alleged members of antifa holding 'No White Supremacy, No Pedo Bashing, No Mike Cernovich' sign

Photo via pbump/Twitter

Did antifa really bring a pro-pedophilia poster to a rally?

A reporter on the scene has offered a different explanation.


David Covucci


Posted on Oct 31, 2017   Updated on May 22, 2021, 12:45 pm CDT

On Monday night, right-wing provocateur and journalist Mike Cernovich spoke at Columbia University in New York City. The event was beset by protestors, some of whom were carrying a pro-pedophilia sign. While many were quick to attribute it to antifa, the left-wing organization claims the sign was planted by trolls.

Here’s a short video that captured the event:

The post was originally tweeted out by Cernovich and liked by Donald Trump, Jr.

It’s curious that an organization that doesn’t have a pro-pedophilia stance (antifa’s only stated position is being anti-fascist, hence the name) would come to a Cernovich event endorsing pedophilia, and that it would clearly identify both NYC Antifa and NAMBLA (North American Man/Boy Love Association). But antifa’s anonymous nature—its members typically wearing black and cover parts of their face, and there’s no hierarchal structure—it’s easy for anyone to look the part and claim their actions are on behalf of the group.

The sign was enough for the right to jump all over it, especially after Twitter took down the image from Cernovich’s account.

Paul Joseph Watson at the conspiracy theory site InfoWars wrote up the event in a post titled “Antifa activists carry pro-pedophile sign during Cernovich protest.”

Images from last night’s protest of Mike Cernovich’s speech at Columbia University show far-left Antifa activists marching behind a banner that expresses support for pedophilia

The banner, which is being carried by three individuals, two of which are wearing the usual Antifa attire, reads, “No white supremacy, no pedo bashing, no Mike Cernovich.”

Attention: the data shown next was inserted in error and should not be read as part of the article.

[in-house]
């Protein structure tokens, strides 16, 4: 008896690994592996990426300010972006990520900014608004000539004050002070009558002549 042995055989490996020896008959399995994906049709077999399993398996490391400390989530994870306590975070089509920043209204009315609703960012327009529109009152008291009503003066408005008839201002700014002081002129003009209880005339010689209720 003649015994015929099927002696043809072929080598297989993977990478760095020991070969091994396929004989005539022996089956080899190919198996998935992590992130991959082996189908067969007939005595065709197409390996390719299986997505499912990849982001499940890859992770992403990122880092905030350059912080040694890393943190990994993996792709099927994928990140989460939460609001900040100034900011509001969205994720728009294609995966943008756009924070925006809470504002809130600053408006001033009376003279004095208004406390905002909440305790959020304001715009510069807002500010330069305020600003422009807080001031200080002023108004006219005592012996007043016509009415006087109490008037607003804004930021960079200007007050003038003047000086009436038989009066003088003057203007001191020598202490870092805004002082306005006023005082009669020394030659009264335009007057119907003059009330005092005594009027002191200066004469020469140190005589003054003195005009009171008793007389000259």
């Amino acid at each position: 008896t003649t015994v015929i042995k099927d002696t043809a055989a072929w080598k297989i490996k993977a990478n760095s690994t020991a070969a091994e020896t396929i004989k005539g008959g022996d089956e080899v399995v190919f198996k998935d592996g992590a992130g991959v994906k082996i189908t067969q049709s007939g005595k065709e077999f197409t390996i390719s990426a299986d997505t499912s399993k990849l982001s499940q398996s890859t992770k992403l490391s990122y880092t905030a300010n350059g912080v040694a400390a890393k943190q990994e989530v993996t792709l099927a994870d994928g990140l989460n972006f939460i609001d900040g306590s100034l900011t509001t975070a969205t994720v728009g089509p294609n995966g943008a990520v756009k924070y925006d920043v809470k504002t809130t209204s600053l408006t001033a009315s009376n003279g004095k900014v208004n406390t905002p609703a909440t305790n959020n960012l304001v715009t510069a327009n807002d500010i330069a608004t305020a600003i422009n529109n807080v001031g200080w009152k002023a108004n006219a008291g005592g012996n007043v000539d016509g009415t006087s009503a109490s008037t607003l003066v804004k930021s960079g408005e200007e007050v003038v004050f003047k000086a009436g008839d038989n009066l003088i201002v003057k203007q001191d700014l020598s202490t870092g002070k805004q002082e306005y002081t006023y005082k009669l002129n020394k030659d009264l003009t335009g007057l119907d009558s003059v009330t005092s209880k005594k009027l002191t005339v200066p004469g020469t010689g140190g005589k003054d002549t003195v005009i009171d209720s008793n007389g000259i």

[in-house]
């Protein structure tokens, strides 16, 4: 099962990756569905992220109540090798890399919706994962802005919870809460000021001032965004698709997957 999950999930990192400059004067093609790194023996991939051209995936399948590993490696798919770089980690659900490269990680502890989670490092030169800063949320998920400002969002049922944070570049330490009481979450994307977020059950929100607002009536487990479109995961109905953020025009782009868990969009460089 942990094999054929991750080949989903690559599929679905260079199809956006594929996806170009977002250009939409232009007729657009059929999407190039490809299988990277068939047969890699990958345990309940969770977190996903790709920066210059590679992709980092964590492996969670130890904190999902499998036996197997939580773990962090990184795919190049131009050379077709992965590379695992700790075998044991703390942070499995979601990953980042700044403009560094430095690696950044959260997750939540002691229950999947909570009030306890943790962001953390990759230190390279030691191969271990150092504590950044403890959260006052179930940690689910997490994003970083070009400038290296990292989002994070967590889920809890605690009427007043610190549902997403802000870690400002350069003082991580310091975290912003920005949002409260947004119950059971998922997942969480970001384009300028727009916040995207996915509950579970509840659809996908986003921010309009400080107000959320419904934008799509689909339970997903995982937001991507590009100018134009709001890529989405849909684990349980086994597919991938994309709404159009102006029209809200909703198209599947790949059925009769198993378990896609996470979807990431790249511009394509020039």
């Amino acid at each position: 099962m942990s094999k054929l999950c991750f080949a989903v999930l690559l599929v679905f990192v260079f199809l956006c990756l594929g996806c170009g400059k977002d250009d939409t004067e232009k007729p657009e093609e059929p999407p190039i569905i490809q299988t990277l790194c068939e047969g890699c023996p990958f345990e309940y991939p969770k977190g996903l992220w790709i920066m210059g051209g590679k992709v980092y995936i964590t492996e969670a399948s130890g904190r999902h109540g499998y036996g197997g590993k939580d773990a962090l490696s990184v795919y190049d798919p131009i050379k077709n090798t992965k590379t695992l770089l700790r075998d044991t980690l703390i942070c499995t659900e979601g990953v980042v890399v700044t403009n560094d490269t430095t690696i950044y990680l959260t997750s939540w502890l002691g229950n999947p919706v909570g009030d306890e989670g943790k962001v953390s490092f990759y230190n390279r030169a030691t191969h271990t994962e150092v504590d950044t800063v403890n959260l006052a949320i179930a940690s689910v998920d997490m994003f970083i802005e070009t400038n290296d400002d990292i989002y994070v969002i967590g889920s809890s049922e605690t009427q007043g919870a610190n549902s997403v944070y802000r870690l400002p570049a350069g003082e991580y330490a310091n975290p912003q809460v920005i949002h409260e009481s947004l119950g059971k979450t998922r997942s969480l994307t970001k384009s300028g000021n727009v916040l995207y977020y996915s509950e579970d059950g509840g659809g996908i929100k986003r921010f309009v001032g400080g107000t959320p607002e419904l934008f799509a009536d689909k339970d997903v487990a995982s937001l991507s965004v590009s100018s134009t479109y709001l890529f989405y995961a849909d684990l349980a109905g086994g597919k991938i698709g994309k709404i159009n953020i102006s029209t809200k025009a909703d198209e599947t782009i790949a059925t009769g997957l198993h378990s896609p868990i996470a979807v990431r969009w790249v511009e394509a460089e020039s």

A clip was also posted to Cernovich’s Facebook page and attributed to a co-documentarian of Cernovich’s, Scooter Downey.

Downey denied taking the film when reached by the Daily Dot, saying that Cernovich’s attribution must have been a mistake and that he did not see a sign while he was there.

The sign was first identified not by anyone on the right but by a reporter at Gothamist, who called it a plant by the “alt-right,” the loose collection of right-wing groups that harbor white supremacists.

Offenhartz did not respond to a request for comment as to why he said the sign was a plant by the so-called “alt-right.” Cernovich did not respond to a request for comment over Twitter.

In his InfoWars post, Watson says there was no evidence the sign was made by the right.

Others claimed the sign was made by pro-Cernovich people and handed to Antifa demonstrators to make them look stupid.

Even if this were the case, and there’s no evidence for it, the fact that the protesters didn’t even bother to check what was written on the giant banner before marching behind it doesn’t reflect very well on their intelligence.

There is also no proof the people holding it were associated with it. For their part, the NYC Antifa account on Twitter denied it was theirs.

“Cernovich trolls come to antifascist side with absurd and offensive sign,” the account posted. “Reportedly got chased off immediately.”

Update 11:43am CT, Oct. 31: In a post about his experience at the event, Gothamist reporter Jake Offenhartz, whose picture Cernovich used, wrote about the series of events before and after the banner picture was taken, reiterating that the sign was planted by those on the right.

“Someone said ‘hold this real quick’ and then they proceeded to snap pics,” Mistee Denson, a Columbia social work student and one of the organizers of the protest, told Gothamist. “Someone quickly realized what it said and ran them off. Unfortunately, they got what they wanted.”

Offenhartz snapped the picture and tweeted it, mentioning it was a plant, but media on the right ran it without that context, sparking the controversy.

Read Offenhartz full account here.

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*First Published: Oct 31, 2017, 10:14 am CDT